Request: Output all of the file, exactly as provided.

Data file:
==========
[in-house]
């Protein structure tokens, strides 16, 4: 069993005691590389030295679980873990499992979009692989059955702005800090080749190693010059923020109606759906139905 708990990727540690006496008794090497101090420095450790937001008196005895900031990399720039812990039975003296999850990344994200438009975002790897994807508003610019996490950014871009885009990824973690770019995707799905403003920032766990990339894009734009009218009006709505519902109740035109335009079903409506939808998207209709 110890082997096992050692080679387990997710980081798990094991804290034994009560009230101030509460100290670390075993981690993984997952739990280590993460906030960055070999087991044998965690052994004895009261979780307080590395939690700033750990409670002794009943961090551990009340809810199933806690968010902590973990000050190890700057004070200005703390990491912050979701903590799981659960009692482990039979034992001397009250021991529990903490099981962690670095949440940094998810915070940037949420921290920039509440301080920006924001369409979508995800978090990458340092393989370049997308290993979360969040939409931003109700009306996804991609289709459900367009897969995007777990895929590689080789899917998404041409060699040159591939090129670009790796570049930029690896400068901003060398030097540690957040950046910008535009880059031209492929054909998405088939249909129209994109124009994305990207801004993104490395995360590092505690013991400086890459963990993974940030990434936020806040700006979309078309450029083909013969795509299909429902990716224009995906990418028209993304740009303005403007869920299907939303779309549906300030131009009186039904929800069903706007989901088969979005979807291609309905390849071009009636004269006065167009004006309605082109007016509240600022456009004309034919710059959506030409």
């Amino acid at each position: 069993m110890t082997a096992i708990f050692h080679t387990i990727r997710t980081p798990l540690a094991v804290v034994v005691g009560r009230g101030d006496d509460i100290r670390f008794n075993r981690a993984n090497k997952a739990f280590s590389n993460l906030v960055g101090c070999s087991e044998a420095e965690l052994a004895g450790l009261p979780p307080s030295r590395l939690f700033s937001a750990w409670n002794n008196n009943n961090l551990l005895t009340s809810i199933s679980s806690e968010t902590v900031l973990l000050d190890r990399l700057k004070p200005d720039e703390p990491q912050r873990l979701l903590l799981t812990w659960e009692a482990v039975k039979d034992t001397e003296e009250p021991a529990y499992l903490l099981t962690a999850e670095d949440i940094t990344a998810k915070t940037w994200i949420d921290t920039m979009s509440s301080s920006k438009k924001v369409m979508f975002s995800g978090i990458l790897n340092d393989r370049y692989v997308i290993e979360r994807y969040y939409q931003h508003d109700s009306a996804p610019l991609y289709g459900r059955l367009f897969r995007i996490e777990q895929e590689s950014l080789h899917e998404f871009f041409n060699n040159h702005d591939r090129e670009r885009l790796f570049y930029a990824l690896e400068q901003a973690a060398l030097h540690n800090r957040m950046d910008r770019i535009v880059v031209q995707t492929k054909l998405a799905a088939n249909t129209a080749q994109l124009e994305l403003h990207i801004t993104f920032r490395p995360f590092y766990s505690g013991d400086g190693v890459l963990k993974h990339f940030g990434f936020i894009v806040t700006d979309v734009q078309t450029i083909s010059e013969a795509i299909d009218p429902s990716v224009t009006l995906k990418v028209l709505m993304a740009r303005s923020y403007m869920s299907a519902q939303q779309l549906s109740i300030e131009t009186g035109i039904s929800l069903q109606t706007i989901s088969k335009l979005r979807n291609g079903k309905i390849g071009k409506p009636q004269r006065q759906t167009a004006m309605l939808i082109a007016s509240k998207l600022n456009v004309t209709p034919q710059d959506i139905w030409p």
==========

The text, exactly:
[in-house]
């Protein structure tokens, strides 16, 4: 069993005691590389030295679980873990499992979009692989059955702005800090080749190693010059923020109606759906139905 708990990727540690006496008794090497101090420095450790937001008196005895900031990399720039812990039975003296999850990344994200438009975002790897994807508003610019996490950014871009885009990824973690770019995707799905403003920032766990990339894009734009009218009006709505519902109740035109335009079903409506939808998207209709 110890082997096992050692080679387990997710980081798990094991804290034994009560009230101030509460100290670390075993981690993984997952739990280590993460906030960055070999087991044998965690052994004895009261979780307080590395939690700033750990409670002794009943961090551990009340809810199933806690968010902590973990000050190890700057004070200005703390990491912050979701903590799981659960009692482990039979034992001397009250021991529990903490099981962690670095949440940094998810915070940037949420921290920039509440301080920006924001369409979508995800978090990458340092393989370049997308290993979360969040939409931003109700009306996804991609289709459900367009897969995007777990895929590689080789899917998404041409060699040159591939090129670009790796570049930029690896400068901003060398030097540690957040950046910008535009880059031209492929054909998405088939249909129209994109124009994305990207801004993104490395995360590092505690013991400086890459963990993974940030990434936020806040700006979309078309450029083909013969795509299909429902990716224009995906990418028209993304740009303005403007869920299907939303779309549906300030131009009186039904929800069903706007989901088969979005979807291609309905390849071009009636004269006065167009004006309605082109007016509240600022456009004309034919710059959506030409």
């Amino acid at each position: 069993m110890t082997a096992i708990f050692h080679t387990i990727r997710t980081p798990l540690a094991v804290v034994v005691g009560r009230g101030d006496d509460i100290r670390f008794n075993r981690a993984n090497k997952a739990f280590s590389n993460l906030v960055g101090c070999s087991e044998a420095e965690l052994a004895g450790l009261p979780p307080s030295r590395l939690f700033s937001a750990w409670n002794n008196n009943n961090l551990l005895t009340s809810i199933s679980s806690e968010t902590v900031l973990l000050d190890r990399l700057k004070p200005d720039e703390p990491q912050r873990l979701l903590l799981t812990w659960e009692a482990v039975k039979d034992t001397e003296e009250p021991a529990y499992l903490l099981t962690a999850e670095d949440i940094t990344a998810k915070t940037w994200i949420d921290t920039m979009s509440s301080s920006k438009k924001v369409m979508f975002s995800g978090i990458l790897n340092d393989r370049y692989v997308i290993e979360r994807y969040y939409q931003h508003d109700s009306a996804p610019l991609y289709g459900r059955l367009f897969r995007i996490e777990q895929e590689s950014l080789h899917e998404f871009f041409n060699n040159h702005d591939r090129e670009r885009l790796f570049y930029a990824l690896e400068q901003a973690a060398l030097h540690n800090r957040m950046d910008r770019i535009v880059v031209q995707t492929k054909l998405a799905a088939n249909t129209a080749q994109l124009e994305l403003h990207i801004t993104f920032r490395p995360f590092y766990s505690g013991d400086g190693v890459l963990k993974h990339f940030g990434f936020i894009v806040t700006d979309v734009q078309t450029i083909s010059e013969a795509i299909d009218p429902s990716v224009t009006l995906k990418v028209l709505m993304a740009r303005s923020y403007m869920s299907a519902q939303q779309l549906s109740i300030e131009t009186g035109i039904s929800l069903q109606t706007i989901s088969k335009l979005r979807n291609g079903k309905i390849g071009k409506p009636q004269r006065q759906t167009a004006m309605l939808i082109a007016s509240k998207l600022n456009v004309t209709p034919q710059d959506i139905w030409p």